The Stranger
The Stranger
by Albert Camus
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The Stranger Philosophical Viewpoints: The Absurd Quotes Page 14

Page (14 of 14) Quotes:   1    2    3    4    5    6    7    8    9    10    11    12    13    14  
How we cite the quotes:
Citations follow this format: (Part.Chapter.Paragraph). We used Matthew Ward's translation, published by Vintage International published in 1989.
Quote #40

As if that blind rage has washed me clean, rid me of hope; for the first time, I that night alive with signs and stars, I opened myself to the gentle indifference of the world. Finding it so much life myself – so like a brother, really – I felt that I had been happy and that I was happy again. For everything to be consummated, for me to feel less alone, I had only to wish that there be a large crowd of spectators the day of my execution and that they greet me with cries of hate. (2.5.26)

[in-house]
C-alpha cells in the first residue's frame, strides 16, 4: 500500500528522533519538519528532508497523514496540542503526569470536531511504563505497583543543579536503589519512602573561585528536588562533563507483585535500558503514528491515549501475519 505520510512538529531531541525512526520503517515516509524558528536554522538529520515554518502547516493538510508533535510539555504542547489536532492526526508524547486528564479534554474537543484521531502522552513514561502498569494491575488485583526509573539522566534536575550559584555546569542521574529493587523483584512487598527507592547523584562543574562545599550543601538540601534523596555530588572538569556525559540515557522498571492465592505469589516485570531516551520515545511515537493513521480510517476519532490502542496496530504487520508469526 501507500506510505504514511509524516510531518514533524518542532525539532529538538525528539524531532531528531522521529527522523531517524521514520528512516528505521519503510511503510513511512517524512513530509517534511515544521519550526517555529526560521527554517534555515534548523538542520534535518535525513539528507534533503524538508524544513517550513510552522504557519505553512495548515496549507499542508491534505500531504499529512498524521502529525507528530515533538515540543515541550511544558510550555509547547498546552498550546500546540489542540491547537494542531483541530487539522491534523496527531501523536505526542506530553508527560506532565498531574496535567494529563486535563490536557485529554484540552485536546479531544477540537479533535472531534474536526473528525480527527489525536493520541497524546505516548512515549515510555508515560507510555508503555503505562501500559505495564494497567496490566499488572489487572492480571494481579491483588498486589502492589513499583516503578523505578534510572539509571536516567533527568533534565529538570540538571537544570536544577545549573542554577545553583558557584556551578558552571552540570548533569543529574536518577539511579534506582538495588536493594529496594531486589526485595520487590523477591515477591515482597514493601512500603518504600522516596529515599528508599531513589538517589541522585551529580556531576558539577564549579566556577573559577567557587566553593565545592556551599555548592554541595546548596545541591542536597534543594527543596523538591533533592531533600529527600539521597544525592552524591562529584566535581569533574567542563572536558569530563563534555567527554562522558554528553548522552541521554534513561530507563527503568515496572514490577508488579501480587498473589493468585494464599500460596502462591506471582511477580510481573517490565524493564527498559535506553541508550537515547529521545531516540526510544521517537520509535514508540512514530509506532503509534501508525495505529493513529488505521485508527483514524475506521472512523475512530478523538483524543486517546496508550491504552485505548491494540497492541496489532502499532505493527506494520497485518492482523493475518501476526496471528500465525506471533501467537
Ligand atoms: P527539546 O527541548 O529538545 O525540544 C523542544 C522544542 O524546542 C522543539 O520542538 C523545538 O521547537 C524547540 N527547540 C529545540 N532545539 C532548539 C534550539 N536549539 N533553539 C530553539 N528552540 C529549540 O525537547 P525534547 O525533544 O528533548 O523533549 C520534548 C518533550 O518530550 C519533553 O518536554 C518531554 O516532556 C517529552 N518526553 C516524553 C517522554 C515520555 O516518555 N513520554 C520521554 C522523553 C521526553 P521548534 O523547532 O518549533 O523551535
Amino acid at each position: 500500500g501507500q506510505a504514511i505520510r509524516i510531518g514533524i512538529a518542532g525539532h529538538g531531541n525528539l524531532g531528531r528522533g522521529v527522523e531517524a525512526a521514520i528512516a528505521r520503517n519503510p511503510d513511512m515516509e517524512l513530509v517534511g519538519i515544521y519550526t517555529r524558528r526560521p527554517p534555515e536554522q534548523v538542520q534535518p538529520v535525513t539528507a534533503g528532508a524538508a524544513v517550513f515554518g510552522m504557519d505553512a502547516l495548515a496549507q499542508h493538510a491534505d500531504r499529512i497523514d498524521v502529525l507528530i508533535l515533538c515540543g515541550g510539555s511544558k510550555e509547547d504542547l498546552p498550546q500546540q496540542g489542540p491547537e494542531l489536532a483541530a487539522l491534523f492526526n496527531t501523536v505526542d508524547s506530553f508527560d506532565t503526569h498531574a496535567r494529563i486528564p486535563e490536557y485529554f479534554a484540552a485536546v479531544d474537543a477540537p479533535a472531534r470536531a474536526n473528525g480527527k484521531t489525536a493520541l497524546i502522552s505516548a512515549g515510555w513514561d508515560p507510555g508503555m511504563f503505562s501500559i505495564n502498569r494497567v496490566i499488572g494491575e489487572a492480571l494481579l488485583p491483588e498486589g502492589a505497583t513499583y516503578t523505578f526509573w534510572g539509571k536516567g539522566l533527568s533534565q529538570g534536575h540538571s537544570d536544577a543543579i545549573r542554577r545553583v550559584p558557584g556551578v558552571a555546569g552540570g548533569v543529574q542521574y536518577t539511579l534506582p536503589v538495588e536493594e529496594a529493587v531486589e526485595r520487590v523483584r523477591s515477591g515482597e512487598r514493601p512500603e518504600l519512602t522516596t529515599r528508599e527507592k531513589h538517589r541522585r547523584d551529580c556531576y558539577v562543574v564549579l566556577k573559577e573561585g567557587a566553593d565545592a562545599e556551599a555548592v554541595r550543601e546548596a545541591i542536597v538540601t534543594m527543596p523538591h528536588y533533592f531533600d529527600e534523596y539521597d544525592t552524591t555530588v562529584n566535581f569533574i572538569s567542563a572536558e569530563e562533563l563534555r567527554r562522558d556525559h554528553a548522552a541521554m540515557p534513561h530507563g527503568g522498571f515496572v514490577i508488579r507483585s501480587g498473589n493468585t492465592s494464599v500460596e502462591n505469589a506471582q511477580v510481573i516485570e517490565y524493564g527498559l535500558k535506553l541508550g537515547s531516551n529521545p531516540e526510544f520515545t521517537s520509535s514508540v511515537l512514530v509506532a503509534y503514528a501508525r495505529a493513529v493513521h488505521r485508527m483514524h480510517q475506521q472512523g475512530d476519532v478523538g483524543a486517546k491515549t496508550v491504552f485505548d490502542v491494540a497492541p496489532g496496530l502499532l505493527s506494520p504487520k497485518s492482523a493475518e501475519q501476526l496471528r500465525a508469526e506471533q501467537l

With these, the closing lines to the book, Meursault finally accepts the absurdist tenets that the world is indifferent to human affairs and that life itself lacks rationality and meaning. His journey has been one of enlightenment, from passive contentment to a new absurdist understanding of the world. Interestingly enough, Meursault views his execution as an affirmation of his newly acquired philosophy. He looks forward to leaving behind and triumphing above society and its worries.

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